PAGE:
Academic journal article Persuasions: The Jane Austen Journal

Dirty Girls, Dirty Books, and the Breakdown of Boundaries in Jane Austen's Fiction

Academic journal article Persuasions: The Jane Austen Journal

Dirty Girls, Dirty Books, and the Breakdown of Boundaries in Jane Austen's Fiction

Article excerpt

WHEN EMMA WOODHOUSE and her friends go to the Crown Inn to ascertain its suitability for a dinner and dancing party, Mrs. Weston is appalled by the dirty wallpaper: '"this paper is worse than I expected. Look! in places you see it is dreadfully dirty; and the wainscot is more yellow and forlorn than any thing I could have imagined."' Mr. Weston dismisses her concerns and assures her that no one will see anything dirty by candlelight, and, anyway, the men never notice the dirty paper on club nights. Wryly, the narrator suggests, "The ladies here probably exchanged looks which meant, 'Men never know when things are dirty or not;' and the gentlemen perhaps thought each to himself, 'Women will have their little nonsenses and needless cares'" (273). This scene underscores the doctrine of separate spheres, in which women were consigned to the domestic scene and subsequently charged with maintaining order by ridding interior space of contaminating dirt, and men lived more in the public sphere, where they were oblivious to and dismissive of what they saw as women's trivial preoccupations with cleanliness and appearances.

While Jane Austen's fictional world may not always be "light & bright & sparkling" and sometimes harbors shady corners, for the most part, her characters interact in decorous, well-kept rooms set against the backdrop of picturesque country villages, with visits to civilized urban centers. As Carol M. Dole has pointed out, film makes visibly manifest the materiality of life in Austen's time and brings dirt, mud, dust, and disorder before our eyes: notably in the 2005 adaptation of Pride and Prejudice, which puts the dirty farmyard of Longbourn front and center, whereas Elizabeth's muddy clothes and rambling countryside walks are highlighted in the 1995 BBC Pride and Prejudice. While most of the action in Austen's novels takes place in rural settings, however, references to the primary constitutive element of the estates and farms that support her gentry characters--that is, dirt--are infrequent in Austen's fictional world.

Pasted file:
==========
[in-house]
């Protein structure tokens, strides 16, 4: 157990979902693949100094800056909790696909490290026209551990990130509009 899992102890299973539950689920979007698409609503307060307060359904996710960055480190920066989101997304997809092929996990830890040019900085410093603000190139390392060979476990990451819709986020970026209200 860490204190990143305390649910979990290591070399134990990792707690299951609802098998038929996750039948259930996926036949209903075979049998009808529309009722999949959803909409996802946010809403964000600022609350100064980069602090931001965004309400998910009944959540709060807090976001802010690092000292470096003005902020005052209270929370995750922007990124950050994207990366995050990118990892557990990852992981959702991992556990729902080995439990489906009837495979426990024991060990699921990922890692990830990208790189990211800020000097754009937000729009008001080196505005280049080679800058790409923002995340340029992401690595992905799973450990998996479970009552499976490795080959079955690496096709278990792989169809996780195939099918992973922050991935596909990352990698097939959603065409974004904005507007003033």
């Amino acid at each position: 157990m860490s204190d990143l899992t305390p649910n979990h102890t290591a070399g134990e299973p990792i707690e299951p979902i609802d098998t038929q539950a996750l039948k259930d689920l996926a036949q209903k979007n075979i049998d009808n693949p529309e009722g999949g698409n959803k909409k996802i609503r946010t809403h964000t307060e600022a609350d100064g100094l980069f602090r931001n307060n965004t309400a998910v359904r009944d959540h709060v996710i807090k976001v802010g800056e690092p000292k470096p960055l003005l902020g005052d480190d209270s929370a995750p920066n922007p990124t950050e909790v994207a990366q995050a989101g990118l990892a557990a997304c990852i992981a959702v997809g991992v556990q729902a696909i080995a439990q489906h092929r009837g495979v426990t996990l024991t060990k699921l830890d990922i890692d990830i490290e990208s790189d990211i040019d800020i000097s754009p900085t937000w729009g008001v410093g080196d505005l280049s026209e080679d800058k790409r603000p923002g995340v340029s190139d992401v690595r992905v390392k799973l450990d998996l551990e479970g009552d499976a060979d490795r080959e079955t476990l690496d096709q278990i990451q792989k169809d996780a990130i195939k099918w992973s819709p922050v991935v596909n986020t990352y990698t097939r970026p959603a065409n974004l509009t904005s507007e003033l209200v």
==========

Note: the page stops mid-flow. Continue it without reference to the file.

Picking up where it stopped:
A recent article in The Economist entitled "The Joy of Dirt" asserts that "[T]he English language demonises dirt" and that "[g]etting rid of dirt" has long been considered a "good thing." For the most part, with the notable exception of the Price family home in Southampton, dirt and other foul matter are excluded from Austen's interior spaces, understandably so since the definition of "dirt" in the O.E.D. is decidedly pejorative. With its etymological origins in excrement and defined as "unclean matter" or "filth," "dirt" is also applied abusively to persons, and the term's negative connotations extend to degradation, pollution, the lower classes of society, and the morally and spiritually unclean. As the anthropologist Mary Douglas has observed, "Reflection on dirt involves reflection on the relation of order to disorder, being to nonbeing, form to formlessness, life to death" (7).

Dirt in Austen s novels often signals the breakdown or elision of boundaries and restrictive definitions of women's roles in late eighteenth-century British society. Examining the presence of dirt or dirty matter in key scenes suggests that characters' reactions to dirt may threaten the existing order and indicate the potential dissolution of class distinctions and confining prescriptions for female behavior. Despite cultural arbiters' strenuous efforts to expel it from civilized venues, dirt gets into the purportedly clean, well-lighted domestic sphere and attains metaphoric and symbolic resonance in Austen's fiction. In Emma the Crown is chosen as the best site for the ball, and the happy participants, who comprise the cream of Highbury society, take no notice of the dirty wallpaper. Among the attendees, however, are the upstart Coles and Coxes, as well as Harriet Smith, who turns out to be the natural daughter of a tradesman, so the class hierarchy that Emma has supported begins to break down in the presence of the dirty background, however muted by the dim light. …

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